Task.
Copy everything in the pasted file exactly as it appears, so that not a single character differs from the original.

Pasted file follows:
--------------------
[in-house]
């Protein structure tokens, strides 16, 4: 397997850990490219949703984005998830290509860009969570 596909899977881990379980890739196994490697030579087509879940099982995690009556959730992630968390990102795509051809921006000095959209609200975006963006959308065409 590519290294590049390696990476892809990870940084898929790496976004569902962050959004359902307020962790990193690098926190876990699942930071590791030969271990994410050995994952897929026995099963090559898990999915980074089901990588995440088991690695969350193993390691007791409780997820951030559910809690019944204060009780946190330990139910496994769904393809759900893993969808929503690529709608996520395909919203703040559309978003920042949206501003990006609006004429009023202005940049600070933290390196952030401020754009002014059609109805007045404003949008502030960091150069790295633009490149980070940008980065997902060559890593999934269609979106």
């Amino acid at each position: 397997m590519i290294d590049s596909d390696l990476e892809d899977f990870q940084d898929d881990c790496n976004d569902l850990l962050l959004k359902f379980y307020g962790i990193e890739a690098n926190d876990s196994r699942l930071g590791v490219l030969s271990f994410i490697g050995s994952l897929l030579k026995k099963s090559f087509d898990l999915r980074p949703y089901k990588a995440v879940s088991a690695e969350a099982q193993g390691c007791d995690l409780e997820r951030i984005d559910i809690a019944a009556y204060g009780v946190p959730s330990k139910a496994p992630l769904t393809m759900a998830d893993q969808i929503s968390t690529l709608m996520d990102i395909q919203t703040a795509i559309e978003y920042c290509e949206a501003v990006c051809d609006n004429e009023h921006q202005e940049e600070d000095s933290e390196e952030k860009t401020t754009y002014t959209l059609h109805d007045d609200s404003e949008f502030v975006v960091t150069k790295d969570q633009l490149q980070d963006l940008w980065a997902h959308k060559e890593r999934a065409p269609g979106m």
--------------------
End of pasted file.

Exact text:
[in-house]
């Protein structure tokens, strides 16, 4: 397997850990490219949703984005998830290509860009969570 596909899977881990379980890739196994490697030579087509879940099982995690009556959730992630968390990102795509051809921006000095959209609200975006963006959308065409 590519290294590049390696990476892809990870940084898929790496976004569902962050959004359902307020962790990193690098926190876990699942930071590791030969271990994410050995994952897929026995099963090559898990999915980074089901990588995440088991690695969350193993390691007791409780997820951030559910809690019944204060009780946190330990139910496994769904393809759900893993969808929503690529709608996520395909919203703040559309978003920042949206501003990006609006004429009023202005940049600070933290390196952030401020754009002014059609109805007045404003949008502030960091150069790295633009490149980070940008980065997902060559890593999934269609979106």
């Amino acid at each position: 397997m590519i290294d590049s596909d390696l990476e892809d899977f990870q940084d898929d881990c790496n976004d569902l850990l962050l959004k359902f379980y307020g962790i990193e890739a690098n926190d876990s196994r699942l930071g590791v490219l030969s271990f994410i490697g050995s994952l897929l030579k026995k099963s090559f087509d898990l999915r980074p949703y089901k990588a995440v879940s088991a690695e969350a099982q193993g390691c007791d995690l409780e997820r951030i984005d559910i809690a019944a009556y204060g009780v946190p959730s330990k139910a496994p992630l769904t393809m759900a998830d893993q969808i929503s968390t690529l709608m996520d990102i395909q919203t703040a795509i559309e978003y920042c290509e949206a501003v990006c051809d609006n004429e009023h921006q202005e940049e600070d000095s933290e390196e952030k860009t401020t754009y002014t959209l059609h109805d007045d609200s404003e949008f502030v975006v960091t150069k790295d969570q633009l490149q980070d963006l940008w980065a997902h959308k060559e890593r999934a065409p269609g979106m």